1. A set of predefined known bit patterns exist, known as training sequences. These are known to the BTS and the MS (programmed at manufacture). The BTS instructs the MS to include one of these in its transmissions to the BTS.
      2. The MS includes the training sequence (shown in the figure as “S”) in its transmissions to the BTS. However, due to the problems over the radio path, some bits may be distorted.
      3. The BTS receives the transmission from the MS and examines the training sequence within it. The BTS compares the received training sequence with the training sequence which it had instructed the MS to use. If there are differences between the two, it can be assumed that the problems in the radio path affected these bits must have had a similar affect on the non-training sequence bits.
      4. The BTS begins a process in which it uses its knowledge of what happened the training sequence to correct the other bits of the transmission.

    5. Question 5. Explain Speech Coding?

      Answer :

      Speech Coding: Instead of using 13 bits per sample as in A/D conversion, GSM speech coding uses 260 bits. This calculates as 50 x 260 = 13 kbits/s. This provides a speech quality which is acceptable for mobile telephony and comparable with wire line PSTN phones.

      • The voice compression coding technique is widely used in the modern digital communication systems. In this technique, a voice coder is used to set up a model to simulate the voice and noise produced by human vocal organs. The parameters to form the model will be transmitted through the TCH channels.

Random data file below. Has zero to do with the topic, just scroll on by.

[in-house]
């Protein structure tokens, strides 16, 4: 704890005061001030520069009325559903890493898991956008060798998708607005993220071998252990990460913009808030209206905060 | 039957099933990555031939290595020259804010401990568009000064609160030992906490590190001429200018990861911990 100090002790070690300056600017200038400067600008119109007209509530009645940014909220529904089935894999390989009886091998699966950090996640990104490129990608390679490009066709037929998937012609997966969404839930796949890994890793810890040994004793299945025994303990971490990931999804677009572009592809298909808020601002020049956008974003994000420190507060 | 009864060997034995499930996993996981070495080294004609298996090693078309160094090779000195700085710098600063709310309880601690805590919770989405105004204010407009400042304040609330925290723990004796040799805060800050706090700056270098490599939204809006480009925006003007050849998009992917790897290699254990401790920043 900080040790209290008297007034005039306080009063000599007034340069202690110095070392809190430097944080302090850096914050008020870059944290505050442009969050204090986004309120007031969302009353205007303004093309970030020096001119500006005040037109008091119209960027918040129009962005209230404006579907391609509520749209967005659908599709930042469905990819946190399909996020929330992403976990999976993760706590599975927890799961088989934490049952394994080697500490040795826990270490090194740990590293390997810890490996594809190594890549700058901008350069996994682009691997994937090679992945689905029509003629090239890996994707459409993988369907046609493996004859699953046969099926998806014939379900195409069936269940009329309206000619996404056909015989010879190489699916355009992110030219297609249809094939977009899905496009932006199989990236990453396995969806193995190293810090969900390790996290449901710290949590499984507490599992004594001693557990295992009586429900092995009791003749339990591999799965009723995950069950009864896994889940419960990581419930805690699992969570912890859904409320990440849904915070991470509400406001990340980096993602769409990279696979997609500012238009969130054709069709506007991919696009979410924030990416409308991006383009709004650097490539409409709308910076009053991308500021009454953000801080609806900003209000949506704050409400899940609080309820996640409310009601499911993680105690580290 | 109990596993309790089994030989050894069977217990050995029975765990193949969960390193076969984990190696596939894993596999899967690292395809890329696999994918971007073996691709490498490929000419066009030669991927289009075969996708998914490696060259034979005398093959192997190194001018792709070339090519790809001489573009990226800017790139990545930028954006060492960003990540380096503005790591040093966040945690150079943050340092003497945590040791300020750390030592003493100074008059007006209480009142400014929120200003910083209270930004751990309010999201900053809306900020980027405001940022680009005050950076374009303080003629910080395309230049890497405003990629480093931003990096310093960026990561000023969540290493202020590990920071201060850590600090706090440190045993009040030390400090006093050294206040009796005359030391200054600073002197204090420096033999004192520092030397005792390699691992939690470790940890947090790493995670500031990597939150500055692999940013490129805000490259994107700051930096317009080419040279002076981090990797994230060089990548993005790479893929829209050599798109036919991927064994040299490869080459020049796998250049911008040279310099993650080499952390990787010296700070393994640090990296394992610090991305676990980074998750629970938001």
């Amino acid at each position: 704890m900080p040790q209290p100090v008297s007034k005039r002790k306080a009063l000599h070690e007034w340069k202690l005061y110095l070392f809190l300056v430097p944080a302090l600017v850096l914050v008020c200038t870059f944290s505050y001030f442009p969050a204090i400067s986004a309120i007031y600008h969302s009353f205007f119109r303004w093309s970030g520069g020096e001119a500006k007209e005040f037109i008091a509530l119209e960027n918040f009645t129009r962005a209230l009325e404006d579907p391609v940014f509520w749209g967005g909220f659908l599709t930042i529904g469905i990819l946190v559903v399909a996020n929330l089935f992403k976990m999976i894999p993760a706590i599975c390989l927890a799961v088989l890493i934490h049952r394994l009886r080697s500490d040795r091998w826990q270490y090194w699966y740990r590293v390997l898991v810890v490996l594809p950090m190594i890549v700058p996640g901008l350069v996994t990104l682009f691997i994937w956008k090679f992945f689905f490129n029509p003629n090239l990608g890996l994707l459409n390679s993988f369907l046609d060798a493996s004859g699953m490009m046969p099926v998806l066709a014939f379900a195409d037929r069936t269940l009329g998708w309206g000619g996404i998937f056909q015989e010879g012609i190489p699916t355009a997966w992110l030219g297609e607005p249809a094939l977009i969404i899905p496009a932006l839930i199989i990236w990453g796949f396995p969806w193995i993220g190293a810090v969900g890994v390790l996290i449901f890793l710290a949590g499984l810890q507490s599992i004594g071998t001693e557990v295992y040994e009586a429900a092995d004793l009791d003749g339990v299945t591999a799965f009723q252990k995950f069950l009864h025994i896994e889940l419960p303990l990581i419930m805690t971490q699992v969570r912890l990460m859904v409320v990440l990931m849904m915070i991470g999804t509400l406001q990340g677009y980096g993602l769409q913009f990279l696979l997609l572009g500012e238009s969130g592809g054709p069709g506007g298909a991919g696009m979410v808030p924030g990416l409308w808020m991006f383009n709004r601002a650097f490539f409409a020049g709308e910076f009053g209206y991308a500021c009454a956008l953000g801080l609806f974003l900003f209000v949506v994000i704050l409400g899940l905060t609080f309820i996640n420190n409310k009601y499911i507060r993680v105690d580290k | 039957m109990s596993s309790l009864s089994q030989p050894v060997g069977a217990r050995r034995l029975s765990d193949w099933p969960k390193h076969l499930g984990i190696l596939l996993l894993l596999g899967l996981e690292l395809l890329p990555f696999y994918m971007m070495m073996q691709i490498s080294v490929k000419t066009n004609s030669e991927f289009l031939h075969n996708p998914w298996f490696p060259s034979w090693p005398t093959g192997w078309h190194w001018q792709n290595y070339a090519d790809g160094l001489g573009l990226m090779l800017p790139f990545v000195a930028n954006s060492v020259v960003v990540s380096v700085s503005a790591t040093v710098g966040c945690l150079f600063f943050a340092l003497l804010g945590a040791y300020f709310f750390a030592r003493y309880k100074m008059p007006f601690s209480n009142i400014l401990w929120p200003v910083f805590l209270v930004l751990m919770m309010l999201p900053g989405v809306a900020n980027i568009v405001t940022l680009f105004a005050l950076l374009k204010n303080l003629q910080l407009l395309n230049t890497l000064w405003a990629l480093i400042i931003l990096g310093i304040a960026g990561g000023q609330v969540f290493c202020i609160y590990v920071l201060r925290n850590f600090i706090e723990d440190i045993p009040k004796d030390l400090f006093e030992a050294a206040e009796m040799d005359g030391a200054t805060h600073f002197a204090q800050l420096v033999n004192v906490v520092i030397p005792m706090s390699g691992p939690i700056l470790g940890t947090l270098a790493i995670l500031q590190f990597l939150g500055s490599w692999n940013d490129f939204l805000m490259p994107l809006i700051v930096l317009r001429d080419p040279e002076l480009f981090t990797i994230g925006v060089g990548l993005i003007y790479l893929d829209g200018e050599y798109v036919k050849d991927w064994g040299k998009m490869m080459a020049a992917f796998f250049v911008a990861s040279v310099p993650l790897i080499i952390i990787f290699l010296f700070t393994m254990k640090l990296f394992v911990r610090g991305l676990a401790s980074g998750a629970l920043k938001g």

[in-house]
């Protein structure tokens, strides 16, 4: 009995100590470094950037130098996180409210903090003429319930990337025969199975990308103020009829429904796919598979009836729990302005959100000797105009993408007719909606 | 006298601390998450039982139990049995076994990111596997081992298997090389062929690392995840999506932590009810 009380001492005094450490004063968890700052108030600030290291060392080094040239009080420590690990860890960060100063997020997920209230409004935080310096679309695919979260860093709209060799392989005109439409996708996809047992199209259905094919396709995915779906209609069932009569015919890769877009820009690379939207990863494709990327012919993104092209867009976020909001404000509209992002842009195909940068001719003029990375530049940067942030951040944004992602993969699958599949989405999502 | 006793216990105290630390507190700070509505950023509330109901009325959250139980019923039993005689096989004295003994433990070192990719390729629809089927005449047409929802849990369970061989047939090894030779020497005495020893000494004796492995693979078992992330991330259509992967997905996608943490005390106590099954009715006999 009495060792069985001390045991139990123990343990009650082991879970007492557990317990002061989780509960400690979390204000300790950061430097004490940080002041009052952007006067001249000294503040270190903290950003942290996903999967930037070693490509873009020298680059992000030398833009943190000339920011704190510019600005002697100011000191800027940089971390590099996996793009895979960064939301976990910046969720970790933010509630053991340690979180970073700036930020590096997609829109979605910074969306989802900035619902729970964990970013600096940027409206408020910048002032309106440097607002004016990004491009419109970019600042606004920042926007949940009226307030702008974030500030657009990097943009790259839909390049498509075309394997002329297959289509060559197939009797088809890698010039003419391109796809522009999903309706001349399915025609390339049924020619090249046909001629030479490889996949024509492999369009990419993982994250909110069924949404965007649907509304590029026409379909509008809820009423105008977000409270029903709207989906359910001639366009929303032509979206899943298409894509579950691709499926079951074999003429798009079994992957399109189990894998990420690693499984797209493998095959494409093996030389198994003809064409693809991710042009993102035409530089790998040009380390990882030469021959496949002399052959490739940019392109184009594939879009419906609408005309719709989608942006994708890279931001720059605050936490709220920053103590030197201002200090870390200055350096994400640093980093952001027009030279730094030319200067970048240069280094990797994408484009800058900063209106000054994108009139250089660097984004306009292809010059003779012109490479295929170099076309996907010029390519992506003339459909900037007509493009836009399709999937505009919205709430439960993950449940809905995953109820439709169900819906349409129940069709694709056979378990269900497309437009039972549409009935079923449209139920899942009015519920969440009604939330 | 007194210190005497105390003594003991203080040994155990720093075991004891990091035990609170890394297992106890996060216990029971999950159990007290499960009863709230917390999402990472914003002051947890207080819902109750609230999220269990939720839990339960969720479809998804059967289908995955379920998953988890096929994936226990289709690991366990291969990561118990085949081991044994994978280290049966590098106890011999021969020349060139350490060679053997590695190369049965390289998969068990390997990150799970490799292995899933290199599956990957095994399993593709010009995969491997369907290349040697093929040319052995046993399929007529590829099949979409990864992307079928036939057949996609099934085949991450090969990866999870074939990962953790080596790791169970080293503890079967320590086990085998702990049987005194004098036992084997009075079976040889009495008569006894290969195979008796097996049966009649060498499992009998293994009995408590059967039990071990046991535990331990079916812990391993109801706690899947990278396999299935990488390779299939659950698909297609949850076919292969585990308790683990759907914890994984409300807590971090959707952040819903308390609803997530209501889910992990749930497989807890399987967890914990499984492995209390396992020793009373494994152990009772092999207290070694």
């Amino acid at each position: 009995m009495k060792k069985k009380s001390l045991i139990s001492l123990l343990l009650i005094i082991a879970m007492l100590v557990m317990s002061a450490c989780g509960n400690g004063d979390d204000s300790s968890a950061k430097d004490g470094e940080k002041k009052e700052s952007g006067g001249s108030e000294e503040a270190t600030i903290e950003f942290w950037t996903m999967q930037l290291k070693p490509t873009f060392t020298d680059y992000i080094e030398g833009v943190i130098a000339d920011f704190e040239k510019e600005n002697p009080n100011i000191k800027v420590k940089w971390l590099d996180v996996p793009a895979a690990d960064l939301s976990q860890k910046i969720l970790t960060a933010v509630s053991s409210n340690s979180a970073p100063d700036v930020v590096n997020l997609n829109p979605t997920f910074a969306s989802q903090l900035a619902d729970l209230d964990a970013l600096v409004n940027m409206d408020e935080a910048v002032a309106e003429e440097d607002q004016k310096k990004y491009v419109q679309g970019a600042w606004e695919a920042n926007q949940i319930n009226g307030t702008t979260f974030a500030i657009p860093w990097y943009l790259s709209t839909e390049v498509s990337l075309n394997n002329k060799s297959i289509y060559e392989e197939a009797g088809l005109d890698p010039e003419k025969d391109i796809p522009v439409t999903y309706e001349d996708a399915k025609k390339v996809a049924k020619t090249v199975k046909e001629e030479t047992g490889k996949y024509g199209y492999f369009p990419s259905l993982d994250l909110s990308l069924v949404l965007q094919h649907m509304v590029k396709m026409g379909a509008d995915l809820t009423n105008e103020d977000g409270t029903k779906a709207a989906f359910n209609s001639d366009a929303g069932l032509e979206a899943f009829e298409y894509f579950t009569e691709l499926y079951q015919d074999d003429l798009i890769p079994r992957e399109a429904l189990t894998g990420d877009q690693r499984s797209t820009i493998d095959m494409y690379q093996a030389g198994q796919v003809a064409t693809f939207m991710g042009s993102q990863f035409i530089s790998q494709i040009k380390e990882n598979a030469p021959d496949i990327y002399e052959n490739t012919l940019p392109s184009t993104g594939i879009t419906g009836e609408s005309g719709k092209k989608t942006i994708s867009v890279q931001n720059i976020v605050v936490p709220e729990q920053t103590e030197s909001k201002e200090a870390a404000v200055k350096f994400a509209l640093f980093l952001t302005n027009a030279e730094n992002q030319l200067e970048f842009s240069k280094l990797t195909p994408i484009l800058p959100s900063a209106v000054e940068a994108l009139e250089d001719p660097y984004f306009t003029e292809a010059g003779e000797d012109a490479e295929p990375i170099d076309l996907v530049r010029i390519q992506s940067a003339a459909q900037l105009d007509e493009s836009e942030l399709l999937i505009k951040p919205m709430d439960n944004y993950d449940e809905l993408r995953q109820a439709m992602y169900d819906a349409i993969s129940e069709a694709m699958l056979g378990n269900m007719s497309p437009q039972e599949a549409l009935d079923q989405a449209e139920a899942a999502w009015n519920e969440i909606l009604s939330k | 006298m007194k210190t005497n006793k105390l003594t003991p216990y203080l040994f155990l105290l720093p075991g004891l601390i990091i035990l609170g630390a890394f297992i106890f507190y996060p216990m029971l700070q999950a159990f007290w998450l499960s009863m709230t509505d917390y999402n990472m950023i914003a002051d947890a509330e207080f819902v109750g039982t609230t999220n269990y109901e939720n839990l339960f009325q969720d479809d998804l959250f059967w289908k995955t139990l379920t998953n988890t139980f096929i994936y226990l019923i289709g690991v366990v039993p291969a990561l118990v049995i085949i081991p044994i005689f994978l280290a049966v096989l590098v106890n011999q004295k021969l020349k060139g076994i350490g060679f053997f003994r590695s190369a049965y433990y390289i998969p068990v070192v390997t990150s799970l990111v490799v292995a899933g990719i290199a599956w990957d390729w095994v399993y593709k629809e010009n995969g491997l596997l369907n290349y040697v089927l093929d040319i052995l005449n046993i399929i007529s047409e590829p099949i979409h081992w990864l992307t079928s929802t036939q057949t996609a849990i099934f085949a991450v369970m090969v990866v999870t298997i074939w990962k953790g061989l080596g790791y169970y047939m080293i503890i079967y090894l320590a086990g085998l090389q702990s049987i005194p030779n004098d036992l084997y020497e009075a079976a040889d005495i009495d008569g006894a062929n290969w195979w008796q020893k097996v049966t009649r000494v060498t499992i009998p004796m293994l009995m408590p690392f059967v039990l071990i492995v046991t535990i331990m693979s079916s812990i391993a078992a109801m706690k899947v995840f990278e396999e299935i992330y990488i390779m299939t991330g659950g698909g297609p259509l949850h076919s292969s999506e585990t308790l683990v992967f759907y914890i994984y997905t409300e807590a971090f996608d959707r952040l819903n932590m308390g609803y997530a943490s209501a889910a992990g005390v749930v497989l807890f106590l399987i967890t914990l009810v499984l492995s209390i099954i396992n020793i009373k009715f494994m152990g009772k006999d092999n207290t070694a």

• The voice coder is based on the residual excited linear prediction (REIP) coder. 
      • Moreover, the long term predictor (LTP) is used to enhance the compression effect.
      • LTP can make the coding of residual data more advantageous by removing the vowels from the voice. With 20ms as the unit, the voice coder outputs 260bits after compressed coding. Therefore, the code rate is 13kbps. According to the different classes of the importance of the information, the output bits can be classified into three categories: 50 very important bits, 132 important bits and 78 ordinary bits.
      • Comparing with the traditional PCM line on which the voice is coded directly and transmitted (64kbps), the 13kbps voice rate of the GSM system is much lower. The more advanced voice coder in the future can further reduce the rate to 6.5kbps (half rate voice coding).